Homeschoolers are blessed with many learning options. Below are the ones I am familiar with. Please leave a comment of curriculum or other options you have enjoyed.
Traditional Homeschooling – Favorite Curriculum
Sonlight (History & Readers), A Beka (Grammar), Apologia (Science), Saxon and Harold Jacobs (Math), Memoria Press (Logic), Henle Latin, Alpha Omega (grades homework for you)
Visit a curriculum fair at a homeschooling conference–the variety of options is breathtaking. Many area homeschoolers go to Cincinnati each Spring for their homeschool conference.
Academic Centers and Co-ops – Private school education without the high price tag.
Choose between core academic classes or electives. Which ones do you prefer to teach at home? Which do you wish to outsource? You have many options. Click here to see options in the Central Kentucky area.
I teach at Bluegrass United Academic Center Core Program and Mars Hill, but I have been involved in many programs over the years. Whether you want someone else to teach academics or you want enrichment and social opportunities, these programs are wonderful! Most programs meet either one, two, or three days a week.
Electives I have seen include Yearbook, Drama Club, Civics, Art History, ACT Prep, Marketing, Debate, Drawing/Art, Logic, Personal Finance, Film, and much more.
Bluegrass United also offers a prom, sports teams, and a graduation ceremony. (I believe the sports teams and the ceremony are available to any homeschooling graduate).
Don’t want to disect frogs at your kitchen table? Neither do I. Fortunately, Asbury University offers Biology and Chemistry labs to homeschool students. Contact Ann Witherington from Asbury University in early June to register. There are six labs in the fall semester and six in the spring. Cost is $100 per semester.
For Fall 2018, Bluegrass United Electives is also offering a Biology lab.
Online Options for Classes
The sky is the limit here because so many colleges are offering online classes. However, high school content and AP content can also be easily accessed. Some online classes meet on regularly scheduled days, like HSLDA. For some, you go at your own pace, like Thinkwell, which we used for AP Calculus. (This is an excellent course.) Other options are Veritas Online , Alpha Omega Academy, and a host of college dual enrollment options. (See below.) Hillsdale College even offers a free economics course.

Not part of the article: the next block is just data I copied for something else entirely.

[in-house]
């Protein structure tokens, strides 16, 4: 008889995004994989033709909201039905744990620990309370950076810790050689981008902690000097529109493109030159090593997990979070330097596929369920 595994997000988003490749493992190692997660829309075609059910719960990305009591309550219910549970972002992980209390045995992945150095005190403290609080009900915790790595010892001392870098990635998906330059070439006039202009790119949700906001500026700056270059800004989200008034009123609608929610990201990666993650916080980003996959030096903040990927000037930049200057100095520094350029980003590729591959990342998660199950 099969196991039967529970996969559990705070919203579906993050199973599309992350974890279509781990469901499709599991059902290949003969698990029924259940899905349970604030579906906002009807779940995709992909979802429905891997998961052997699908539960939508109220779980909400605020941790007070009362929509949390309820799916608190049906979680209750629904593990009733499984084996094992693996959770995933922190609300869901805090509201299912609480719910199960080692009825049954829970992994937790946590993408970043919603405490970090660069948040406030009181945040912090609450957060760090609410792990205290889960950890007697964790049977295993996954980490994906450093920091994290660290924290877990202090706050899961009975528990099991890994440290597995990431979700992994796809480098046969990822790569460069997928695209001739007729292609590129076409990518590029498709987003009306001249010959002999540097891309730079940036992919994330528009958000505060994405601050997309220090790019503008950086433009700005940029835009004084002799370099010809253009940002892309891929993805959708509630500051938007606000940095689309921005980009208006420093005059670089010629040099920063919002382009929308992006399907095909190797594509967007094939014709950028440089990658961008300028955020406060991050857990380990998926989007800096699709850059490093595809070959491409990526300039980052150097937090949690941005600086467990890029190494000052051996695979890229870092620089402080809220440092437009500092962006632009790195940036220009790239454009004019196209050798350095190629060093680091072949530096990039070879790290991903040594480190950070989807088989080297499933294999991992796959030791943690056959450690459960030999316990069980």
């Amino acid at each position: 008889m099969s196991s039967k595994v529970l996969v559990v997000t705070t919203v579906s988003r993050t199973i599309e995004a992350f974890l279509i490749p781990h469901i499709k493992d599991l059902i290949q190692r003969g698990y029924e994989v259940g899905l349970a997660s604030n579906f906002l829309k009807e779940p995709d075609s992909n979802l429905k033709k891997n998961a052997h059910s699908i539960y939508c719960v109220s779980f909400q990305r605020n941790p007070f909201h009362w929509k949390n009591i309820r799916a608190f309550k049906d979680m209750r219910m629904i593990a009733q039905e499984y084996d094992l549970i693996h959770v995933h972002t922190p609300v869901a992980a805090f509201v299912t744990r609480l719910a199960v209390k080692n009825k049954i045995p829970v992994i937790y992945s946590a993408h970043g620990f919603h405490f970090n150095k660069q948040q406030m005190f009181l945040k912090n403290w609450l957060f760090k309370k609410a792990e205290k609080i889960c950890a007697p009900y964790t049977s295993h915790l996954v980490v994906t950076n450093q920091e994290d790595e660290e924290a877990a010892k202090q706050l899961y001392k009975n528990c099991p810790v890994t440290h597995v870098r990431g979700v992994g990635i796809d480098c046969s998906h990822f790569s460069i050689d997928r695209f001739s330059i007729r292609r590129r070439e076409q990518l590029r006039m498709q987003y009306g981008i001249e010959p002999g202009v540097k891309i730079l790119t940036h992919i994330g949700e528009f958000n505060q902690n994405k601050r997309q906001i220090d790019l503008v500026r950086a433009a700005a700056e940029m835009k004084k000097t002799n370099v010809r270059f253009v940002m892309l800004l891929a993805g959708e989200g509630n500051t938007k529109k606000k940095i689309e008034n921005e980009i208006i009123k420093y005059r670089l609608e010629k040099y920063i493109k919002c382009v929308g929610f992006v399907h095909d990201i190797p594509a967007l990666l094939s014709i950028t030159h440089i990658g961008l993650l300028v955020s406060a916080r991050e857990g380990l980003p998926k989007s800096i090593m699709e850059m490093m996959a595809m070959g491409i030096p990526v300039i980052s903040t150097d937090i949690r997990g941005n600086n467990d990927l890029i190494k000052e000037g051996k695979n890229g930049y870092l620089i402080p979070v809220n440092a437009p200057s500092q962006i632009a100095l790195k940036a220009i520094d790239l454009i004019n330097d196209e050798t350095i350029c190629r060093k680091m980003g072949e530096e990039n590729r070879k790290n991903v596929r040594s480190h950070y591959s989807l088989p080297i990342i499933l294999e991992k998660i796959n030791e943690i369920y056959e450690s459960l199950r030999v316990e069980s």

High schoolers can take college classes that count for both high school and college credit, and sometimes for free! In Wilmore, Kentucky, Asbury Academy offers four free credit hours per semester for high school seniors. They also have online courses available for $144 per credit hour. I have heard wonderful news about their on-campus Calculus course. My kids have taken their MAT 120 class, Concepts in Math & Technology. This teaches Probability, Statistics, and Finance and has a spreadsheet design lab, useful for learning number-crunching techniques. This course transfers nicely to the University of Kentucky. My daughter also took their Theory of Wellness class, which counted as her high school health credit.
Eastern Kentucky University offers dual enrollment either for free or for $53/credit hour; see website for their criteria. Western Kentucky University also offers dual enrollment classes for a similar price. Bluegrass Community and Technical College also offers dual enrollment with some scholarship opportunities.
When considering dual enrollment, be sure to look ahead to your future college choices. Pick courses that will transfer into useful credit. This will save you time and money later on. To check that course credits will transfer, look at a potential college’s College Transfer Equivalency Database. Then type in the college where the course is transferring from and the class name, like PSY 101. If it transfers, it will tell you the corresponding course number. Then see if this course will satisfy a core requirement at your college of choice.
UK Transfer Equivalency Database